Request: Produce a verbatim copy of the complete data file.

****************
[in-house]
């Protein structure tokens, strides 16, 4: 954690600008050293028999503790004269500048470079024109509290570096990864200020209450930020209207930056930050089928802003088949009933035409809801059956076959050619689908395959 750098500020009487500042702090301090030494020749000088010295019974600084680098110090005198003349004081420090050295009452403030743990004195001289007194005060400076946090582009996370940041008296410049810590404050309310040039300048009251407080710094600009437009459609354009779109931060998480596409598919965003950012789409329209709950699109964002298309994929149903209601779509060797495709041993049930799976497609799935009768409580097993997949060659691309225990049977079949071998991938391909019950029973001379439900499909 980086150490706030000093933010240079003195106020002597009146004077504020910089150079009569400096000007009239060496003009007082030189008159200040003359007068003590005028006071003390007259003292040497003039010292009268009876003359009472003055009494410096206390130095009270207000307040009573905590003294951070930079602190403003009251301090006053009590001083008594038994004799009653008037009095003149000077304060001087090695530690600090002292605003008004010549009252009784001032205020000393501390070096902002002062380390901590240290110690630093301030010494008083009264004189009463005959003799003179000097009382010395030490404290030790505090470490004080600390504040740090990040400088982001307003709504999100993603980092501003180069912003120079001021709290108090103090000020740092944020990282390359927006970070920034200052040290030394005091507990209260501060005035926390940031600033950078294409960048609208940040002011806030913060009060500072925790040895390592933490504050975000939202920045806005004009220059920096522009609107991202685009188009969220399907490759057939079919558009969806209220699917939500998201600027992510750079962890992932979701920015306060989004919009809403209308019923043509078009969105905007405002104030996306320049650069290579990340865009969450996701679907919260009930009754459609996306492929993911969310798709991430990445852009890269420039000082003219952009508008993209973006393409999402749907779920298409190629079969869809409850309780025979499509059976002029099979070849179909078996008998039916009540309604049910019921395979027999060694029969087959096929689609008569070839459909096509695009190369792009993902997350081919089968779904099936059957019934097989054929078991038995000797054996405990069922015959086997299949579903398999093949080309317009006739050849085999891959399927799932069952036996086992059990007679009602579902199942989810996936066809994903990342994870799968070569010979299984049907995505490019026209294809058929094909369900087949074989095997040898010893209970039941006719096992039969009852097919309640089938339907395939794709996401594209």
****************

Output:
[in-house]
């Protein structure tokens, strides 16, 4: 954690600008050293028999503790004269500048470079024109509290570096990864200020209450930020209207930056930050089928802003088949009933035409809801059956076959050619689908395959 750098500020009487500042702090301090030494020749000088010295019974600084680098110090005198003349004081420090050295009452403030743990004195001289007194005060400076946090582009996370940041008296410049810590404050309310040039300048009251407080710094600009437009459609354009779109931060998480596409598919965003950012789409329209709950699109964002298309994929149903209601779509060797495709041993049930799976497609799935009768409580097993997949060659691309225990049977079949071998991938391909019950029973001379439900499909 980086150490706030000093933010240079003195106020002597009146004077504020910089150079009569400096000007009239060496003009007082030189008159200040003359007068003590005028006071003390007259003292040497003039010292009268009876003359009472003055009494410096206390130095009270207000307040009573905590003294951070930079602190403003009251301090006053009590001083008594038994004799009653008037009095003149000077304060001087090695530690600090002292605003008004010549009252009784001032205020000393501390070096902002002062380390901590240290110690630093301030010494008083009264004189009463005959003799003179000097009382010395030490404290030790505090470490004080600390504040740090990040400088982001307003709504999100993603980092501003180069912003120079001021709290108090103090000020740092944020990282390359927006970070920034200052040290030394005091507990209260501060005035926390940031600033950078294409960048609208940040002011806030913060009060500072925790040895390592933490504050975000939202920045806005004009220059920096522009609107991202685009188009969220399907490759057939079919558009969806209220699917939500998201600027992510750079962890992932979701920015306060989004919009809403209308019923043509078009969105905007405002104030996306320049650069290579990340865009969450996701679907919260009930009754459609996306492929993911969310798709991430990445852009890269420039000082003219952009508008993209973006393409999402749907779920298409190629079969869809409850309780025979499509059976002029099979070849179909078996008998039916009540309604049910019921395979027999060694029969087959096929689609008569070839459909096509695009190369792009993902997350081919089968779904099936059957019934097989054929078991038995000797054996405990069922015959086997299949579903398999093949080309317009006739050849085999891959399927799932069952036996086992059990007679009602579902199942989810996936066809994903990342994870799968070569010979299984049907995505490019026209294809058929094909369900087949074989095997040898010893209970039941006719096992039969009852097919309640089938339907395939794709996401594209």